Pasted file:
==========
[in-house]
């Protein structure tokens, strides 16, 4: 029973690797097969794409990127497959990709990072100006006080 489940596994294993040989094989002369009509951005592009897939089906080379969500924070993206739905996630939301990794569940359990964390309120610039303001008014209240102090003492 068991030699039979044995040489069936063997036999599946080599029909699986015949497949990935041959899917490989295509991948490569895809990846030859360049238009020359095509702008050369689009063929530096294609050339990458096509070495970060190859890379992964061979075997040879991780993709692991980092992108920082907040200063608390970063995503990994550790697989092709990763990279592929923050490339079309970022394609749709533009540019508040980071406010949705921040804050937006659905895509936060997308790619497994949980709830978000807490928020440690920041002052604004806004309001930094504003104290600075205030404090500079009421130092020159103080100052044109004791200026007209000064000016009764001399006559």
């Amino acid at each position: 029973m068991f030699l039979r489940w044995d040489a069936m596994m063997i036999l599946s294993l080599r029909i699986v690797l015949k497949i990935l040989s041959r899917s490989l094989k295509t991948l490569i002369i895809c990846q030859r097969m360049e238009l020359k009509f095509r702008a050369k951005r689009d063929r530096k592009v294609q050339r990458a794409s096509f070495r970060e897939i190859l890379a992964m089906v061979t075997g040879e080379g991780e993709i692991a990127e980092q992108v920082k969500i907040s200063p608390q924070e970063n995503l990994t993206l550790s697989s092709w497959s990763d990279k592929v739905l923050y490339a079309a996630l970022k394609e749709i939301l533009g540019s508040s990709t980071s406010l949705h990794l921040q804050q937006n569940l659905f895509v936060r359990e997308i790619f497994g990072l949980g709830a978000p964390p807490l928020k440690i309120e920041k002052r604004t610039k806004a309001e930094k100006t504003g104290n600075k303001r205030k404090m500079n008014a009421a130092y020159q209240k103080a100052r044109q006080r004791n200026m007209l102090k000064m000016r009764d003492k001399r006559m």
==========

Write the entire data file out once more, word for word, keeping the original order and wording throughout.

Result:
[in-house]
């Protein structure tokens, strides 16, 4: 029973690797097969794409990127497959990709990072100006006080 489940596994294993040989094989002369009509951005592009897939089906080379969500924070993206739905996630939301990794569940359990964390309120610039303001008014209240102090003492 068991030699039979044995040489069936063997036999599946080599029909699986015949497949990935041959899917490989295509991948490569895809990846030859360049238009020359095509702008050369689009063929530096294609050339990458096509070495970060190859890379992964061979075997040879991780993709692991980092992108920082907040200063608390970063995503990994550790697989092709990763990279592929923050490339079309970022394609749709533009540019508040980071406010949705921040804050937006659905895509936060997308790619497994949980709830978000807490928020440690920041002052604004806004309001930094504003104290600075205030404090500079009421130092020159103080100052044109004791200026007209000064000016009764001399006559």
């Amino acid at each position: 029973m068991f030699l039979r489940w044995d040489a069936m596994m063997i036999l599946s294993l080599r029909i699986v690797l015949k497949i990935l040989s041959r899917s490989l094989k295509t991948l490569i002369i895809c990846q030859r097969m360049e238009l020359k009509f095509r702008a050369k951005r689009d063929r530096k592009v294609q050339r990458a794409s096509f070495r970060e897939i190859l890379a992964m089906v061979t075997g040879e080379g991780e993709i692991a990127e980092q992108v920082k969500i907040s200063p608390q924070e970063n995503l990994t993206l550790s697989s092709w497959s990763d990279k592929v739905l923050y490339a079309a996630l970022k394609e749709i939301l533009g540019s508040s990709t980071s406010l949705h990794l921040q804050q937006n569940l659905f895509v936060r359990e997308i790619f497994g990072l949980g709830a978000p964390p807490l928020k440690i309120e920041k002052r604004t610039k806004a309001e930094k100006t504003g104290n600075k303001r205030k404090m500079n008014a009421a130092y020159q209240k103080a100052r044109q006080r004791n200026m007209l102090k000064m000016r009764d003492k001399r006559m």